Christianity in the New Reality

Oh, Reader, I could use a whole lot of Jesus right now.

It’s been a hell of a week for Americans—for the world at large, really, since America has had nearly 100 years to wrap its long fingers around the limbs of every other country.  I have been disappointed by my country quite a few times, but this is perhaps the first time I’ve been frightened by and for it.  The reckless foolishness, the open childishness, and the marginalizing endangerment of the new administration—in only one week!—are exhausting.  My spirit hurts, my heart hurts, my body aches from marching around Washington, D.C. to remind the world and myself that I matter because I am a woman, not in spite of it.

And I won’t lie, being in seminary is not making it easier.  I think I’ve mentioned before that I attend a pretty liberal divinity school—far more liberal than I am, in some areas.  The anger and the pain of the students here feed mine such that we all starve from them, our very souls gnawing at empty insides because we see only that which is cruel, that which is unmerciful.

I do not know how to recharge from that.

dscn2067Because I do not believe that I, as a Christian or as a faith leader, can walk away from this.  A family member called me out earlier this week in accusation that I wasn’t preaching love, kindness, and forgiveness because I went to the D.C. march and am unapologetic about my reasoning.  But what is love that does not pull the loved one away from evil?  How kind is it to avoid confrontation such that others are harmed because of my unwillingness to speak?  At the end of days, how do I ask God to forgive me if He has to say, “I was hungry and you didn’t give me food to eat. I was thirsty and you didn’t give me anything to drink. I was a stranger and you didn’t welcome me. I was naked and you didn’t give me clothes to wear. I was sick and in prison, and you didn’t visit me“?

I’ve no intention of turning this blog into an activist space in terms of recruiting you to do anything, Reader; I have other spaces for that, and I hope you do as well.  Nor do I particularly want this to become a conversational space about which politician we dislike this week, not least because I am tired of having those conversations without the benefit of looking people in the eye and saying their real names.  For me, this blog needs to remain a place in which I catalog and describe the God-shaped space in my life and how that shifts and shines.  Heaven knows I need to be more aware than ever before of God’s constant Presence.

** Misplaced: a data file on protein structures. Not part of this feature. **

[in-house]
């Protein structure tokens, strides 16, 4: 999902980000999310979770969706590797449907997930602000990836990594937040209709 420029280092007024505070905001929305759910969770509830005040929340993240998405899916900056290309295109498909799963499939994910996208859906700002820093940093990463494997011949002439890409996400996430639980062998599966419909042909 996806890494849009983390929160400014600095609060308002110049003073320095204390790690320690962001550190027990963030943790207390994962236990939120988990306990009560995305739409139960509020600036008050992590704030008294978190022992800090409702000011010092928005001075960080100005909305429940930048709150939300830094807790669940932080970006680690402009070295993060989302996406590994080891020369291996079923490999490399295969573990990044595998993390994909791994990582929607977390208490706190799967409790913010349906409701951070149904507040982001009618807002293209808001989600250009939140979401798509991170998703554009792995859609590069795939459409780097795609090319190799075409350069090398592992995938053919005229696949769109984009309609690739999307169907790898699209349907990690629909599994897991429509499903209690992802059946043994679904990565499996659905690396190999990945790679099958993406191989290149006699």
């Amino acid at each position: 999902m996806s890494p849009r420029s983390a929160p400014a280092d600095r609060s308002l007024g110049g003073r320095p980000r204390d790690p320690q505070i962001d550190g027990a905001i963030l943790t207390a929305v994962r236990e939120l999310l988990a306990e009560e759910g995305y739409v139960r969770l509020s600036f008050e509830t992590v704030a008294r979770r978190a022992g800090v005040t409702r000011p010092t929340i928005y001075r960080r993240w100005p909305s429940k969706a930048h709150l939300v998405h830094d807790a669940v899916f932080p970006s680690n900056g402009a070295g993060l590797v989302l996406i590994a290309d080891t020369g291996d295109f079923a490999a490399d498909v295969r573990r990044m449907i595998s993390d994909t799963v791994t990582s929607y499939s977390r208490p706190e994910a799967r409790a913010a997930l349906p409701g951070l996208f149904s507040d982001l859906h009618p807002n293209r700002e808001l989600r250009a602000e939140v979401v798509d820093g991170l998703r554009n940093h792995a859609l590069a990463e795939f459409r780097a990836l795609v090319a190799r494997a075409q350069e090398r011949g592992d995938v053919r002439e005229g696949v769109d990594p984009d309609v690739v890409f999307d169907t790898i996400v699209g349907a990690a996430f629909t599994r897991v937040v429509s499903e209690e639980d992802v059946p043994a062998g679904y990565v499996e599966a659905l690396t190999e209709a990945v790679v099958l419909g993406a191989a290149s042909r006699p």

But I challenge you and I challenge myself to bring faith into all of our conversations in this new era.  Who is starving, physically and spiritually?  Are we contributing to their inability to be filled?  Are we ourselves, we God-made vessels of the imago Dei, trying to survive on not enough?  Who is parched, and how can we offer both water and Living Water that does not drown and does not cause further thirst?  Who is strange to us, and how do we welcome them?  How do we welcome the parts of ourselves that we cannot yet face because we have bifurcated our own souls, our families, our friends who are too “other”?  Who has been stripped naked, who stands in the harsh light of this day without rights, without safety, without hope, without love, without kindness?  Who is sick, who is trapped in prisons of their own making or of ours?  Have we gone to them and called them by name as children of God?